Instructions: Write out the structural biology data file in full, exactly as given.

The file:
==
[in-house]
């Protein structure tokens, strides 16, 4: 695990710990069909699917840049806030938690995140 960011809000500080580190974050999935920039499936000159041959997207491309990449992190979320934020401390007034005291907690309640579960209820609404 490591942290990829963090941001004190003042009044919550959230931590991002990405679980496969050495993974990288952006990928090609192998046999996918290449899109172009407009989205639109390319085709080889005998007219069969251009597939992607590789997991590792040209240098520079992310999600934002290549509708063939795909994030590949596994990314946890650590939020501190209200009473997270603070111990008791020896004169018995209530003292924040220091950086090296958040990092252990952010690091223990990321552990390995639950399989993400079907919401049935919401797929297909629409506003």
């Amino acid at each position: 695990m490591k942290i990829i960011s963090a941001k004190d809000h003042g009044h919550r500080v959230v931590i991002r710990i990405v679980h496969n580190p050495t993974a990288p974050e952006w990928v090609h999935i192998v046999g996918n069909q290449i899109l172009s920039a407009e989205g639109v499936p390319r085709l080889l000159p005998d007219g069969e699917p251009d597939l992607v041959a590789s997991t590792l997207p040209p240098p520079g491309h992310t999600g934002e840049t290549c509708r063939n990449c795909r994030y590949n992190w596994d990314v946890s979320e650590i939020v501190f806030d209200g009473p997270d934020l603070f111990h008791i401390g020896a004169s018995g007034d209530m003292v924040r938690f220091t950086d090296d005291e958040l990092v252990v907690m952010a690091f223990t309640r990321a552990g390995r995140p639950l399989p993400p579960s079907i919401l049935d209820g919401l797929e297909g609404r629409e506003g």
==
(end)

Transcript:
[in-house]
């Protein structure tokens, strides 16, 4: 695990710990069909699917840049806030938690995140 960011809000500080580190974050999935920039499936000159041959997207491309990449992190979320934020401390007034005291907690309640579960209820609404 490591942290990829963090941001004190003042009044919550959230931590991002990405679980496969050495993974990288952006990928090609192998046999996918290449899109172009407009989205639109390319085709080889005998007219069969251009597939992607590789997991590792040209240098520079992310999600934002290549509708063939795909994030590949596994990314946890650590939020501190209200009473997270603070111990008791020896004169018995209530003292924040220091950086090296958040990092252990952010690091223990990321552990390995639950399989993400079907919401049935919401797929297909629409506003």
């Amino acid at each position: 695990m490591k942290i990829i960011s963090a941001k004190d809000h003042g009044h919550r500080v959230v931590i991002r710990i990405v679980h496969n580190p050495t993974a990288p974050e952006w990928v090609h999935i192998v046999g996918n069909q290449i899109l172009s920039a407009e989205g639109v499936p390319r085709l080889l000159p005998d007219g069969e699917p251009d597939l992607v041959a590789s997991t590792l997207p040209p240098p520079g491309h992310t999600g934002e840049t290549c509708r063939n990449c795909r994030y590949n992190w596994d990314v946890s979320e650590i939020v501190f806030d209200g009473p997270d934020l603070f111990h008791i401390g020896a004169s018995g007034d209530m003292v924040r938690f220091t950086d090296d005291e958040l990092v252990v907690m952010a690091f223990t309640r990321a552990g390995r995140p639950l399989p993400p579960s079907i919401l049935d209820g919401l797929e297909g609404r629409e506003g």